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Washington insiders rate Ellison, Franken, Bachmann

WASHINGTON, D.C. — Washington insiders admire Rep. Keith Ellison, think Sen. Al Franken has a bright future and wish Rep. Michele Bachmann would press the mute button more often.

Those were among the results of a National Journal poll of congressional and political insiders released today. The poll is an annual tradition on Capitol Hill, essentially a political beauty pageant that has become the Washington equivalent of Miss America.

Bachmann was tied for second on the question of “Which voice in your party would you most like to mute” as voted by GOP congressional insiders.

“If there’s a wrong way to say something, she somehow manages to find it every time,” National Journal quoted one voter as saying.

Bachmann spokesman Dave Dziok dismissed the survey in an e-mail to MinnPost, saying, “There were 19 respondents, meaning two people offered their opinion. Not exactly earth-shattering from our perspective.”

Dziok is quite correct about sample size. Because of the small voting pool, many people made a list with just one or two votes.

That said, Bachmann likely won’t mind the company she drew with. Former Alaska Gov. Sarah Palin is a GOP rock star, Glenn Beck is arguably the most influential right-leaning political commentator in America, and both Iowa Rep. Steve King and Georgia Rep. Tom Price are among the best in the Republican party at grabbing media attention. First place in the category went to “no one.”

Ellison came out shining in the National Journal survey, voted fourth in the “most admired” category by Democratic congressional insiders. Ellison, now in his second term, tied with House Democratic lions Barney Frank, John Lewis and Henry Waxman.

“I think it’s a recognition of the hard work that he does here in the Congress, the standing that he has, the respect that he has among both members and their staff for always being there when a voice is needed,” said Ellison spokesman Rick Jauert. “On a personal level, it makes me really proud to work for him.”

Franken also polled well, chosen fourth by lawmakers in his party as having the brightest political future.

“It’s very flattering,” Franken said. “I’m just focused on my job and getting stuff done for the folks back home in Minnesota.”

The full list of categories where Minnesota lawmakers made a list:

Most admired senator: Sen. Amy Klobuchar, honorable mention from Democratic congressional insiders.

Most admired representative: Ellison, fourth place (tie) from Democratic congressional insiders; Bachmann, honorable mention from Republican political insiders.

Brightest political future: Franken, 4th place (tie) from Democratic congressional insiders.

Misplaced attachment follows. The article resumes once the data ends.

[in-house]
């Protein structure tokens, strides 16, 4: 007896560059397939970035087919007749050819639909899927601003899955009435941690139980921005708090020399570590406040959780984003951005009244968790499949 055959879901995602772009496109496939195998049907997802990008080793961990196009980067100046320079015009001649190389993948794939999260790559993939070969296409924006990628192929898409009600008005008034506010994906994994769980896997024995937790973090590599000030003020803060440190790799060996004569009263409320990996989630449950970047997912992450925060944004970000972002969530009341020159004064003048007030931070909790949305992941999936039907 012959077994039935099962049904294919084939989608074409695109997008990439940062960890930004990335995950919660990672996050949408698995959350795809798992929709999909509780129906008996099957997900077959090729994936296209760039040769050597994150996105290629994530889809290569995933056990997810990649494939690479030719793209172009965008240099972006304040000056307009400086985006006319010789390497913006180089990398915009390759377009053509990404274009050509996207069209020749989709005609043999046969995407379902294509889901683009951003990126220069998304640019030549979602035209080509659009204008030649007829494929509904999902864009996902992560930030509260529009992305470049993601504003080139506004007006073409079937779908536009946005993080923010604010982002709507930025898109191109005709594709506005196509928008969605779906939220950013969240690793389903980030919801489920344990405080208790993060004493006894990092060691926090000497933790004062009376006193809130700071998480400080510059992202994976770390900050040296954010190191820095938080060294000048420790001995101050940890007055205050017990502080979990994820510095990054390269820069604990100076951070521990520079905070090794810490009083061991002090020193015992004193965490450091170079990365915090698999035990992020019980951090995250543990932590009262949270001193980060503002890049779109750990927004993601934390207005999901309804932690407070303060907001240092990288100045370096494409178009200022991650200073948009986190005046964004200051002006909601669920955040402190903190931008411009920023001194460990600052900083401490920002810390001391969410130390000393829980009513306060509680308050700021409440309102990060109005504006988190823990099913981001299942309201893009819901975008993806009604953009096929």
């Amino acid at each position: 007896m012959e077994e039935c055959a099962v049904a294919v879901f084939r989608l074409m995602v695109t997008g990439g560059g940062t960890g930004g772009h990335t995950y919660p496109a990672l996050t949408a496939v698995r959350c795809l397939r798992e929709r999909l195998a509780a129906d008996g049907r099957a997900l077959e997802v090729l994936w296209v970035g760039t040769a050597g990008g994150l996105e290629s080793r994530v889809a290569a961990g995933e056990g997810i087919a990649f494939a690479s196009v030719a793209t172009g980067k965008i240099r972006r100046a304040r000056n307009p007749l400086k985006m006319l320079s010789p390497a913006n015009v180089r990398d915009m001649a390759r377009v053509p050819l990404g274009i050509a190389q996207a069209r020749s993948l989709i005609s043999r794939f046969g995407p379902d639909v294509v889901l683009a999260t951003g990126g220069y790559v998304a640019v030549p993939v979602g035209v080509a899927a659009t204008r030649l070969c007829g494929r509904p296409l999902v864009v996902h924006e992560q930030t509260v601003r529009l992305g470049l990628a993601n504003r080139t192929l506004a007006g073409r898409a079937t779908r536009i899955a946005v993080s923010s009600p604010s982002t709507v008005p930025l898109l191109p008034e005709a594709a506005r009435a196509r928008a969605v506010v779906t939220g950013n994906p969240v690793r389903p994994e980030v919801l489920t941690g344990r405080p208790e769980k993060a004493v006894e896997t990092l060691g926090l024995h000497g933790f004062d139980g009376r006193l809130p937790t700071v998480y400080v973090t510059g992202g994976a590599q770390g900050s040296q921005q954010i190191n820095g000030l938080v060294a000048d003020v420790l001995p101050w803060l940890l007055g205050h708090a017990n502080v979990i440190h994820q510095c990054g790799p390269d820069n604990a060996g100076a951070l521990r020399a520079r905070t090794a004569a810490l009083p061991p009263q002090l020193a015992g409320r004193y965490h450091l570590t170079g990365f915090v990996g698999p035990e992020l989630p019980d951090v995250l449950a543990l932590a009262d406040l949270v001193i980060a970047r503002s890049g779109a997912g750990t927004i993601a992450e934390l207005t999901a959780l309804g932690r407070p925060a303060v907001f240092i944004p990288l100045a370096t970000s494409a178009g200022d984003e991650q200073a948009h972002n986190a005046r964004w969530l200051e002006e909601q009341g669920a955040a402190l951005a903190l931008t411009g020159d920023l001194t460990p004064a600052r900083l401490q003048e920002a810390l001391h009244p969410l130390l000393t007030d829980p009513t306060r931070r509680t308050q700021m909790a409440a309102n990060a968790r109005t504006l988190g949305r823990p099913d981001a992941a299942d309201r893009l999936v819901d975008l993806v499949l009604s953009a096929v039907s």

Most impressive this year: Gov. Tim Pawlenty, honorable mention from Republican political insiders.

Would most like to mute: Bachmann, second place (tie) from Republican congressional insiders (behind “no one”) and honorable mention from Republican political insiders.

Comments (5)

  1. Submitted by Hiram Foster on 12/13/2009 - 06:31 am.

    I was under the impression that the National Journal published only once every four years, to proclaim the current Democratic presidential candidate, the most liberal ever. It’s good to know they publish at least once a year to provide a new and fresh source of conventional wisdom for inside the beltway types to republish elsewhere.

  2. Submitted by Roger Iverson on 12/14/2009 - 07:36 pm.

    Congrats to Keith Ellison. We did right by electing this competent, honest representative who actually works for his constituents. Same for Amy Klobuchar and Al Franken. When I look at the GOP senators and reps from some other states, I wonder if the people ever feel gypped by lawmakers who only do the bidding of corporate donors and conservative talk show hosts.

  3. Submitted by Hiram Foster on 12/15/2009 - 07:54 am.

    It most certainly isn’t the job of our congressman to please Democratic insiders. It’s his job to represent his district.

  4. Submitted by Jeremy Powers on 12/15/2009 - 09:34 am.


    Most — not all — Democratic staffers are there for altruistic reasons. If they are please that means they think that these representatives are altruistic, too.

  5. Submitted by Hiram Foster on 12/15/2009 - 10:09 am.

    It’s not Ellison’s job to please staffers either. It’s the staffers job to please Ellison, and ultimately the people Ellison represents.

    Where do staffers get off talking to newspapers? Isn’t their job to be seen and not heard?

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